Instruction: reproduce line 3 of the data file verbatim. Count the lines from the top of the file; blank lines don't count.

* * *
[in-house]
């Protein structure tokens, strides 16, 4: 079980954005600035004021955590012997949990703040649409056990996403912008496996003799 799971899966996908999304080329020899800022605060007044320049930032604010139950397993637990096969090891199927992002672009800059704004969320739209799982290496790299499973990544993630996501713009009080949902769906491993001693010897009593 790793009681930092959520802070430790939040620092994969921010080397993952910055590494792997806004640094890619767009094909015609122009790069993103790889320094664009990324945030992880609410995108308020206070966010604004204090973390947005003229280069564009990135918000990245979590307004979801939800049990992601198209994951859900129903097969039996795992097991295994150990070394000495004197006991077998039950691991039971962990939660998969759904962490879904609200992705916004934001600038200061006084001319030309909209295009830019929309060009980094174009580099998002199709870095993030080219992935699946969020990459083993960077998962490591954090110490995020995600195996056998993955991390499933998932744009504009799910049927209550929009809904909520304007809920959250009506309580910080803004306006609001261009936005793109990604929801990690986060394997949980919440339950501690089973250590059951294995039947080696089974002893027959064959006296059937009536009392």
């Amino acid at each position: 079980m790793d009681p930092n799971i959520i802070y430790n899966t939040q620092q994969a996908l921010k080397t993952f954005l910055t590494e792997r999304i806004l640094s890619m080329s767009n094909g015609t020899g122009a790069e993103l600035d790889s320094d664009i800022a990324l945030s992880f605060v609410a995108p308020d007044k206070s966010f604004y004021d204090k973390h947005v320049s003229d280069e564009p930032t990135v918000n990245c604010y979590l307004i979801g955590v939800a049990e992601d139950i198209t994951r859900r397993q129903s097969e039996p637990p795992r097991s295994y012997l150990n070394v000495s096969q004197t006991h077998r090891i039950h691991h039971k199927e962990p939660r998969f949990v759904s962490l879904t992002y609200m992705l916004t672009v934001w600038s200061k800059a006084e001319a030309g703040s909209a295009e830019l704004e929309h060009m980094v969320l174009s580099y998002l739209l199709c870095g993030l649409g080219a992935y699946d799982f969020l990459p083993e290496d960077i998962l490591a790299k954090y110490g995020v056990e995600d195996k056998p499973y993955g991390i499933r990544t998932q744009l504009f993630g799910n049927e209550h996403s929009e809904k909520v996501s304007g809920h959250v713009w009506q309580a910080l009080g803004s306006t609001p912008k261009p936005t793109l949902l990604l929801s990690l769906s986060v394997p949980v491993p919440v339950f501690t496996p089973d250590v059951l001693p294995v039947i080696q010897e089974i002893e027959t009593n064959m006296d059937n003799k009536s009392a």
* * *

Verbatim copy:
């Amino acid at each position: 079980m790793d009681p930092n799971i959520i802070y430790n899966t939040q620092q994969a996908l921010k080397t993952f954005l910055t590494e792997r999304i806004l640094s890619m080329s767009n094909g015609t020899g122009a790069e993103l600035d790889s320094d664009i800022a990324l945030s992880f605060v609410a995108p308020d007044k206070s966010f604004y004021d204090k973390h947005v320049s003229d280069e564009p930032t990135v918000n990245c604010y979590l307004i979801g955590v939800a049990e992601d139950i198209t994951r859900r397993q129903s097969e039996p637990p795992r097991s295994y012997l150990n070394v000495s096969q004197t006991h077998r090891i039950h691991h039971k199927e962990p939660r998969f949990v759904s962490l879904t992002y609200m992705l916004t672009v934001w600038s200061k800059a006084e001319a030309g703040s909209a295009e830019l704004e929309h060009m980094v969320l174009s580099y998002l739209l199709c870095g993030l649409g080219a992935y699946d799982f969020l990459p083993e290496d960077i998962l490591a790299k954090y110490g995020v056990e995600d195996k056998p499973y993955g991390i499933r990544t998932q744009l504009f993630g799910n049927e209550h996403s929009e809904k909520v996501s304007g809920h959250v713009w009506q309580a910080l009080g803004s306006t609001p912008k261009p936005t793109l949902l990604l929801s990690l769906s986060v394997p949980v491993p919440v339950f501690t496996p089973d250590v059951l001693p294995v039947i080696q010897e089974i002893e027959t009593n064959m006296d059937n003799k009536s009392a």